Back to website

Letter in Telegraph
Re: Elderly are no threat
Date: 18 September 2004

Sir - I am a 71-year-old granny who was at the demonstration. I do not hunt: I was there for the principle of freedom. I and my husband were unaware of any trouble apart from hearing some bangs and seeing smoke in the far corner.

At 5.40pm, we decided to go home. On leaving the square, I was jostled off the pavement on to the edge of the road, where a young policewoman took exception to my presence and drew her extending baton. My husband said: "I hope you are not going to hit my wife." She replied: "Shut up and move along." He said, "Don't talk to me like that", whereupon she became more aggressive and moved towards us, saying she had to protect Parliament. I would have thought that the Metropolitan Police would have been better trained and realised that two elderly people were no threat to Parliament or, indeed, the police.

N. Glaisyer,


Edmund Marriage - British Wildlife Management.

My contacts on the ground were in the front line in the area of one major incident. This is what happened.
The area in the centre of Parliament Square had filled with people and the Police decided to place barriers in position to stop the crowd crossing the road in front of the gates to the Commons.
The police were then standing behind the barriers containing the demonstrators and were eyeball to eyeball with those who were at the front of the crowd.  At this point there were no problems, and the contact was as good natured as usual on these demonstrations. These demonstrators are natural and firm friends of the British police.  However, the weight of people put increased pressure on the front ranks. Those in the front were therefore being pushed from behind. Certain members of the police took this situation as a signal to strike out indiscriminately at those in the front rank.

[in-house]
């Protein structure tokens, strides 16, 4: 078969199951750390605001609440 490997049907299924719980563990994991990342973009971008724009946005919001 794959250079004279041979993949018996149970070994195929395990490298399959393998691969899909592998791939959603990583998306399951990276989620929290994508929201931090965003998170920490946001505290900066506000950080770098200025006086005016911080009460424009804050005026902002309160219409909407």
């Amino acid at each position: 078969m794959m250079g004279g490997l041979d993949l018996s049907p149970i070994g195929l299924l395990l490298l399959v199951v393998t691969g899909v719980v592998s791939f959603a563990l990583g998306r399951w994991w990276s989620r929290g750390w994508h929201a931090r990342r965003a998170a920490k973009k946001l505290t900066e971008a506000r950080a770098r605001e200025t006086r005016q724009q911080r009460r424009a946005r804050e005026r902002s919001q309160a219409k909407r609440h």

This initial action by the police was totally unprovoked, yet as we have seen before, guaranteed a breakdown in communications and respect with the crowd, leading to the subsequent violent confrontation. The riot police were called in at the earliest opportunity. The very small minority of the crowd only turned nasty when the blood began to flow.
Many totally innocent demonstrators were hurt, some being repeatedly hit on the back and other parts of the body, such as shins, with both types of batten.
This situation then allowed the Parliamentarian's and senior police to blame the demonstrators. On viewing both this and the last debate live, I am convinced of collusion between those who sought to provoke violence outside, and certain Labour MP's in the House of Commons, who were eager to exploit any sign of trouble.
Several of these good people at the barrier are known to me as being upright law abiding citizens. I trust the reports I have received, which are confirmed by the video evidence when taken in sequence. The media news coverage appeared to present the incidents out of sequence.
However, more blood will be shed unless the police target and prosecute the animal rights activists, who brought this situation into being. This is now their paramount duty, and I am able and willing to provide the required evidence.
The young man who addressed Alun Michael and Elliot Morley across the floor of the house, was correct in his statements, and was exercising his ancient rights as a citizen of this country, to expose political corruption by whatever peaceful means were available to him.
Please forward this statement to Sir John Stevens, and others on your mailing list, and request that he takes the appropriate police actions against the real wildlife criminals,  who by their corrupt actions, seriously threaten our country, the people and our wildlife.
Kind regards,
Edmund Marriage - British Wildlife Management.